hydatid sand

hy·da·tid sand

the scoleces, daughter cysts, hooks, and calcareous corpuscles of Echinococcus tapeworms in the fluid within a primary or daughter hydatid cyst.
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However, pre-operative diagnosis of pelvic hydatid diseases can be possible with imaging study such as USG, CT scan by noting features such as multilocular appearance, cyst wall calcification, a fluid level from hydatid sand and the ultrasonic water lily sign.
Intercystic spaces were filled with homogenous echogenic material (hydatid sand) predominantly seen in the centre of the lesion, creating rosette appearance (wheel-spoke pattern) (Figure 2).
Still relayed on ultrasound examination, this classification recognizes six categories of hydatid cysts: CL, a simple cyst with anechoic content and not clearly visible wall, suspicious for an early stage of EC; CE1, a cyst with visible wall containing an inhomogeneous fluid due to the presence of hydatid sand; CE2, a multiseptate cyst with daughter cysts inside, with variable appearance ("rosetta-like," "wheel-like," or "honeycomb-like" structure); CE3, characterized by anechoic content with detached membranes within (3a) or daughter vesicle inside solid-echoic areas (3b), related to degenerated daughter cysts; CE4, hypoechoic or inhomogeneous content without daughter cysts; CE5, with thick calcified wall with a cone shadow.
If removed, the cyst will consist of 3 layers (innermost germinal layer, intermediate laminated membrane, and outer fibrous layer) and contain protoscolices (attached or separated) with a double row of refractile, birefringent, acid-fast hooklets 22 to 40 [micro]m in size and 4 round suckers that comprise the "hydatid sand." Finally, in a young patient with splenic lymphangioma, the diagnostic evaluation should be extended to include extrasplenic organs because it has been observed that in younger patients the likelihood of multiorgan involvement is greater.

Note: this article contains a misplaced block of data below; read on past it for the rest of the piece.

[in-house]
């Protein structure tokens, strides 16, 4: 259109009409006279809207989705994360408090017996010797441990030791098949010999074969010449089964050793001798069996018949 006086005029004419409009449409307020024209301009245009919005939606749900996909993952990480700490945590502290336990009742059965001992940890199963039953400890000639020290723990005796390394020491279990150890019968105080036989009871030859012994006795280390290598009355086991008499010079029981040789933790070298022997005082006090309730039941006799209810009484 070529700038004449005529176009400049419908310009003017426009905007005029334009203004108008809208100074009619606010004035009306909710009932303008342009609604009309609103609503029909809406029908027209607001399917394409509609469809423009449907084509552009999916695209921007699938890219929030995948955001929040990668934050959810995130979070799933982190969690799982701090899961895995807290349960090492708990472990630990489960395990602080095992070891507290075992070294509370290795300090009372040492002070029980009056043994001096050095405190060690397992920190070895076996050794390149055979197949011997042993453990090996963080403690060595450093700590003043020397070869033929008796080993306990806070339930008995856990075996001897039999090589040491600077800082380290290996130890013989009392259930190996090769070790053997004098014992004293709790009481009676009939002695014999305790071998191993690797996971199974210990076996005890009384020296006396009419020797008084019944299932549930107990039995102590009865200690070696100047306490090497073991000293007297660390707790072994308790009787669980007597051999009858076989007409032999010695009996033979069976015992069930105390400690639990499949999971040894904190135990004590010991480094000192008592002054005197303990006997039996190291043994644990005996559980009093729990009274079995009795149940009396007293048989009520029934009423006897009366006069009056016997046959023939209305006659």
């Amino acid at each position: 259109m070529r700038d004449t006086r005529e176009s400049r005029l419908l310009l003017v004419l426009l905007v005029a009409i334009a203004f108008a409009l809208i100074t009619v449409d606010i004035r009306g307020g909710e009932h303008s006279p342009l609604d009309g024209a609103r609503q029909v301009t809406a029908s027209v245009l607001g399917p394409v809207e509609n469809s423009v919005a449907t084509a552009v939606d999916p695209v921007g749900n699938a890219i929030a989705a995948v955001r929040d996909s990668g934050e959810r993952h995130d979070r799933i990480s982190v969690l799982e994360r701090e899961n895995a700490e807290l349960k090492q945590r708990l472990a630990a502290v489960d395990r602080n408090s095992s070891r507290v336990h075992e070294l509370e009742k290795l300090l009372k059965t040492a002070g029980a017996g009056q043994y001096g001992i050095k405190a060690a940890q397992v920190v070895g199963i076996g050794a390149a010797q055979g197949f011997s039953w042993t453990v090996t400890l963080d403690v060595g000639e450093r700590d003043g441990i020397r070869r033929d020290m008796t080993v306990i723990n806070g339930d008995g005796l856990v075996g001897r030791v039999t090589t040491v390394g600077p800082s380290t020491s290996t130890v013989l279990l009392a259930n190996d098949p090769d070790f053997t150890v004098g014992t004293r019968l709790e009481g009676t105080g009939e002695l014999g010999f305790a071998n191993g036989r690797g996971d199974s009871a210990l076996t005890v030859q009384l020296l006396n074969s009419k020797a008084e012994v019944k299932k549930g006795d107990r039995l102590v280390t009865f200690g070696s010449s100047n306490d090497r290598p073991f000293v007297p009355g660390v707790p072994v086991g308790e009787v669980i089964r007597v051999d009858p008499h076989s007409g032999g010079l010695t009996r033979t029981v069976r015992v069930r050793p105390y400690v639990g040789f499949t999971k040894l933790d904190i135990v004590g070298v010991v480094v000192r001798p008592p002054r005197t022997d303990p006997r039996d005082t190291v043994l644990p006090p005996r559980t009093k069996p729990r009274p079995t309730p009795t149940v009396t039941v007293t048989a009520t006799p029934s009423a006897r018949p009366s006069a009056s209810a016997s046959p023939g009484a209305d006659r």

Ultrasonography (US) is particularly helpful in the detection of daughter cysts internal membranes and hydatid sand. Computed tomography (CT) is important in evaluation of calcification and cyst infection.
Solitary anechoic lesions are typical findings on ultrasonography, rarely mixture of infolded membranes, scoleces, and hydatid sand may produce a highly echogenic (solid) pattern on sonography because of the large acoustic impedance differences between the intracystic components.
The liquid of the cysts resembled hydatid sand. The authors stated that the cuticle of the larva was very thin and that this "reminded us that in Echinococcus granulosus this cuticle may reach several millimeters." The inner surface of the cysts contained a proliferative membrane with many vesicles and protoscolices, the larval stage of tapeworms.
(24,25) A simple cyst on ultrasound may contain multiple mobile echogenic foci (hydatid sand), which enables differentiation from a congenital simple cyst.
The "Falling snowflakes" sign, which is characterized by multiple echogenic foci of hydatid sand, is a pathognomonic finding for hydatid cyst.
Telescope was reintroduced through the trocar into the cavity to confirm any remnants of daughter cysts, hydatid sand and to confirm for any cysto-biliary communication.
USG is most sensitive in detection of membrane, septa and hydatid sand within cyst.